This series will highlight the spirits of golf – the history, brands, players and drinks that have contributed to the enjoyment of the game
It’s been said that there is more Kummel (Kümmel, Kimmel) consumed among the golf clubs of Scotland than the rest of the world combined – and of that three places – Prestwick, Muirfield and the clubs of St Andrews – consume most of that.
We have a beer here in the States called St. Pauli Girl and for years their clever, slightly cheeky slogan was – “You’ll never forget your first girl.”
I feel the same way about my first kummel, which appropriately enough was at Muirfield. It was also about 20 years ago that meant that I couldn’t enjoy it within the confines of the dining room after a lovely roast lunch, but rather by my host member bringing it to me on the front lawn. Didn’t matter, from my first sip of the ice-cold, thick syrupy, silver liquid I was hooked.
I really learned to enjoy the benefits of Kummel and perhaps why it became so popular at golf clubs throughout GB&I and gentleman’s clubs in London, after many long and hearty lunches with my great friend, the late Charles Philip at Panmure GC.
Perhaps it has never really caught on here in the US where the preferred after round meal is a club sandwich and chips with beer versus your proper three course affair, followed by another 18 in the elements.
The mixture, depending on the manufacturer is an herbal mix of primarily caraway (Kummel means caraway), anise, cumin, fennel and orange and lemon peel. It is said to possess medicinal properties that not only settle one’s stomach but also calm nerves. Hence its nickname – “The Putting Mixture.”
Thought to have been invented in the late 16th century and was primarily prominent and produced in the Baltic States, Denmark and Holland, Kummel is now mainly produced in Germany, France and England.
It gained favour in golf clubs throughout the UK in the 1930s and really took hold across Scottish clubs, especially Prestwick and Muirfield.
There are four major brands Mentzendorff, Wolfschmidt, Bols and Gilka.
Why is Kummel so popular?
Prestwick members consume more kummel than any other single outlet and their preferred brand is Mentzendorff with slightly more cumin notes than rival brand Wolfschmidt – Muirfield’s preferred tibble.
Ken Goodwin, Prestwick’s secretary, relayed that on a busy member day the club can go through up to 10 bottles. They serve it at room temperature in a liqueur glass filled to the brim, or at room temperature over ice in a cocktail glass, referred to as a “cloudy.”
For those that prefer it to start chilled they also keep bottles in the fridge from which shots are again served filled to the rim of a liqueur glass.
The members also maintain that on cold days rubbing a little on your hands before afternoon foursomes will improve your grip.
In the annual cross country tournament between Prestwick and Troon (the courses actually border each other) it is advantageous if you are competitive to start at Prestwick and lunch at Troon before returning as those beginning at Troon and then lunching at Prestwick sometimes have a hard time finding the route home after too many kummels.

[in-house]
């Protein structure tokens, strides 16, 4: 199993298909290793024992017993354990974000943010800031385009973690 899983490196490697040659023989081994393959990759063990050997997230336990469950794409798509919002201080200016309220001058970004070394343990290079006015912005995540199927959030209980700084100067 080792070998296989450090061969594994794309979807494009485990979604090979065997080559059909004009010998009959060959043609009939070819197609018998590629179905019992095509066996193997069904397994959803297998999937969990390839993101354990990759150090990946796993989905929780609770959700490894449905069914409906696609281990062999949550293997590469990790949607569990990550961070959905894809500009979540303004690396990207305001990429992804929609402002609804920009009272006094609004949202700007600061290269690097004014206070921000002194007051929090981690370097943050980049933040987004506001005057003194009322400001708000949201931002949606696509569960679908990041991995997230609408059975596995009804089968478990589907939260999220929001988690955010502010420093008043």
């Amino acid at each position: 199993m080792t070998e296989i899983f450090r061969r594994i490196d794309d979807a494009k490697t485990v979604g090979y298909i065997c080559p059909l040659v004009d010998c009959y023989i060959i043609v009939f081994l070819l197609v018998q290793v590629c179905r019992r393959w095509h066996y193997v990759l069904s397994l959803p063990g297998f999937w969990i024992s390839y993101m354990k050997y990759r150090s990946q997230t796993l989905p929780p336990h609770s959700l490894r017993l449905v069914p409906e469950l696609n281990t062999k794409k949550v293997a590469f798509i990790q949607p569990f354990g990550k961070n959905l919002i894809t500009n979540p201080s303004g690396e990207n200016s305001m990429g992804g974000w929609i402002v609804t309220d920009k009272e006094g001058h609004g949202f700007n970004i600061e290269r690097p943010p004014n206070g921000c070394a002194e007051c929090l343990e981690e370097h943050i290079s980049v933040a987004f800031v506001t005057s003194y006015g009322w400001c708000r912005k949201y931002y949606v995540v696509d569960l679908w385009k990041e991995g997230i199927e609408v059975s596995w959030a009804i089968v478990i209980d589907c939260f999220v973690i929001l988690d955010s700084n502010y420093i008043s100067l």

I like my kummel ice-cold and so clubs such as Muirfield that keep their bottles in the freezer have my vote. You also may find entire bottles encased in ice brought to tables of thirsty golfers to settle their stomachs, calm their nerves and fortify them for the afternoon round.
Kummel is not confined to clubs in Scotland; the English clubs all have their own traditions. Chris Boardman, a great friend, kummel aficionado and member of Royal St George’s, Walton Heath and Jupiter Hills tells me that kummel consumption at RSTG and Walton Heath are different based on the time of year.
RSTG sees kummel as a winter warming libation when the matches are on and societies are in. Whereas Walton Heath serves most of their kummel during the summer when they host many society days.
Both clubs prefer the brand Wolfschmidt feeling it slightly less cumin forward than the Mentzendorff.
Chris, himself is a self-confessed, equal opportunity kummel drinker and can easily adapt to whatever club’s tradition he is visiting. While Jupiter Hills in Florida has no kummel tradition when I’m in Florida over the winter there is usually an emergency bottle or two of Wolfschmidt in Club Boardman’s freezer.
The younger generation is embracing kummel even away from the 19th hole and there are more bars in London that are combining kummel into cocktails and mixing with scotch, gin, rum and even champagne.
One favourite concoction of mixologists is the aptly named Silver Bullet.
The Silver Bullet
- 50 ml gin
- 25 ml kummel
- 25 ml lemon juice
- 15 ml egg white
- Lemon twist for garnish
- Celery bitters (optional)
Shake hard over plenty of ice. Fine strain into a spare glass. Discard the ice and shake again to forth up the egg white. Pour into an ice-cold cocktail glass. Garnish with a lemon twist.
So whether you prefer your kummel at room temperature, over ice or encased in ice, straight up or in a cocktail – I hope the golfer’s liqueur adds to your enjoyment of the game.
Dove Jones is an American whose heart lives on the links of GB & I. She has been involved in international golf for over two decades and is a member of National Club Golfer’s Top 100 Rating panels.
Now have your say
Have you enjoyed a Kummel before, after, or even during, golf? What do you think of it? Let us know by leaving a comment on X.
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